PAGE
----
A great article applying the pre/trans fallacy to somatics and body-work. Steve Bearman brings some much-needed balance to the alternative healing field.
It’s easy for counselors, and the people we counsel, to get stuck in our heads. Counseling as we know it originated as “the talking cure”. Over the generations, counselors have discovered how to use dialogue as a powerful medium for facilitating change in our clients. Even at its best, however, conversation can only get us so far. We are more than mere talking heads.
In a tradition that has long been top-heavy, the growing prevalence of somatics has brought counseling back into balance, adding much-needed weight to the body’s role in healing and growth. “Soma” is the body, and body-oriented work takes us places talking never can, but just like mind-oriented work, it has significant limitations.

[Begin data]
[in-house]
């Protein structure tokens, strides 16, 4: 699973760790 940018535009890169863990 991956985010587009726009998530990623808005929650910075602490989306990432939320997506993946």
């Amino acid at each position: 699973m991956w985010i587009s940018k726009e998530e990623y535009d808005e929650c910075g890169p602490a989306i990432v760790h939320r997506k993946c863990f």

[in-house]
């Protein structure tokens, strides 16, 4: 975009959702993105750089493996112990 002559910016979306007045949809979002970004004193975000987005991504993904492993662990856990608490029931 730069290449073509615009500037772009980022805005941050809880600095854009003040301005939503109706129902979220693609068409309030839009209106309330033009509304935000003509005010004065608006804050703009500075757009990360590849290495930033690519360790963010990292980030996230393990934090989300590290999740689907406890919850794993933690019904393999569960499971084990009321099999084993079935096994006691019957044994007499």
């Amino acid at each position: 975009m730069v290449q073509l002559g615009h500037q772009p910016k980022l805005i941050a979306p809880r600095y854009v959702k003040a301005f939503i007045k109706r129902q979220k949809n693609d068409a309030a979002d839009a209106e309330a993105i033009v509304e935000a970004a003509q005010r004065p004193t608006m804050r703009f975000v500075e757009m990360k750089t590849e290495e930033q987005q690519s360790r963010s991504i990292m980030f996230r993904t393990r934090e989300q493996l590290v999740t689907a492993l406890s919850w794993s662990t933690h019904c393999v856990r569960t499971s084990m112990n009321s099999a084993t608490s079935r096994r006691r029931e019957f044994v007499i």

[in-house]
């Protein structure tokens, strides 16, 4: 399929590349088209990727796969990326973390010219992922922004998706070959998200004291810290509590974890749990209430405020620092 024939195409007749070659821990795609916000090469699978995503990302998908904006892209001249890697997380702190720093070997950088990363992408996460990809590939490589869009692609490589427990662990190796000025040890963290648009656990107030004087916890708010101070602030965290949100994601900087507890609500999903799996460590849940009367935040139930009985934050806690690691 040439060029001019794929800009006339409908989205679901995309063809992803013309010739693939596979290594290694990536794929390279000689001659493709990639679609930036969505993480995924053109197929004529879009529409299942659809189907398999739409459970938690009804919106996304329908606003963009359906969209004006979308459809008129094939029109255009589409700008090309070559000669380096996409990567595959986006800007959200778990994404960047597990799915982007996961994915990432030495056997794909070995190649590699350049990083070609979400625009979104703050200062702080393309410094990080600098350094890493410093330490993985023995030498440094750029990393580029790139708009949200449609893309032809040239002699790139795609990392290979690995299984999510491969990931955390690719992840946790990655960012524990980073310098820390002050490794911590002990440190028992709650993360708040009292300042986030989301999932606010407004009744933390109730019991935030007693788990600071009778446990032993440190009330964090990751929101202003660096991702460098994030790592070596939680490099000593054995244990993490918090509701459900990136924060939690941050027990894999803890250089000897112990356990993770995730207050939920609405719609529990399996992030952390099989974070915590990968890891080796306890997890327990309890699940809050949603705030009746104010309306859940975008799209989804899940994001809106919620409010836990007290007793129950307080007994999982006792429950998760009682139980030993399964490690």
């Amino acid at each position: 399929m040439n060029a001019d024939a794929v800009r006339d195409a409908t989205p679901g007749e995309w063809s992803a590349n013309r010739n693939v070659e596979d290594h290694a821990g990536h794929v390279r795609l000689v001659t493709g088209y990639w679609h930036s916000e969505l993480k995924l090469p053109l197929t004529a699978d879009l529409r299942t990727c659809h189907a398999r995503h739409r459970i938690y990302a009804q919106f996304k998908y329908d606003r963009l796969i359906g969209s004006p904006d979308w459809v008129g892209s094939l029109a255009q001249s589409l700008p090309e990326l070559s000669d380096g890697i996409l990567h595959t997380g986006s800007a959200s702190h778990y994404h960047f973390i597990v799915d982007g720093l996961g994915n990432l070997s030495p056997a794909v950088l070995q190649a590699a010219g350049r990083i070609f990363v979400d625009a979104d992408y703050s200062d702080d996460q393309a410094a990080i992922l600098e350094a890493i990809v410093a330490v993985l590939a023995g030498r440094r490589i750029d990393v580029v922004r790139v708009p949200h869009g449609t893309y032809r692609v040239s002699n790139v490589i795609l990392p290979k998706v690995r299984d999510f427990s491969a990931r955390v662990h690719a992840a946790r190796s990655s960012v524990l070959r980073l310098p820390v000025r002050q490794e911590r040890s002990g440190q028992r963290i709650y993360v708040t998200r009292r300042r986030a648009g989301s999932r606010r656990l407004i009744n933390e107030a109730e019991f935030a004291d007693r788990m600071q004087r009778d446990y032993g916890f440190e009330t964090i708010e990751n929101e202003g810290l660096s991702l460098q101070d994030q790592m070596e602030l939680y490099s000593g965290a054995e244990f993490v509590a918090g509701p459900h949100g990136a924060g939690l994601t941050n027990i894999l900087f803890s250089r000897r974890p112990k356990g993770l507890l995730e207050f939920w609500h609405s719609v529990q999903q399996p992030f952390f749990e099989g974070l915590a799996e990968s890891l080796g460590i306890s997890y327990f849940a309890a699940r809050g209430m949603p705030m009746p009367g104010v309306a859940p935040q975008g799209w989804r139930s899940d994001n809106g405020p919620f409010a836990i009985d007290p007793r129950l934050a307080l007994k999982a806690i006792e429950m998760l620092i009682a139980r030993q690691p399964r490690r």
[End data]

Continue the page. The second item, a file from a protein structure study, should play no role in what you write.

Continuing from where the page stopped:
For those of us in the world of counseling who strive to live fully embodied lives, somatics has seemed like such a godsend that we can fail to recognize its limits. A practice that was once top-heavy can instead become headless, too much talking and thinking tipping over to become too much sensing and feeling. People get somatics happy and lose their balance.
This swing of the pendulum too far in the other direction happens when somatics supporters fall prey to a particular fallacy, elevating somatics to a transcendent position above the mind, instead of down below it where the body belongs. To understand how this fallacy, the pre/trans fallacy, grabs onto those of us who are proponents of somatics, we first have to take a moment to get embodied.…
Read more at Interchange Counseling.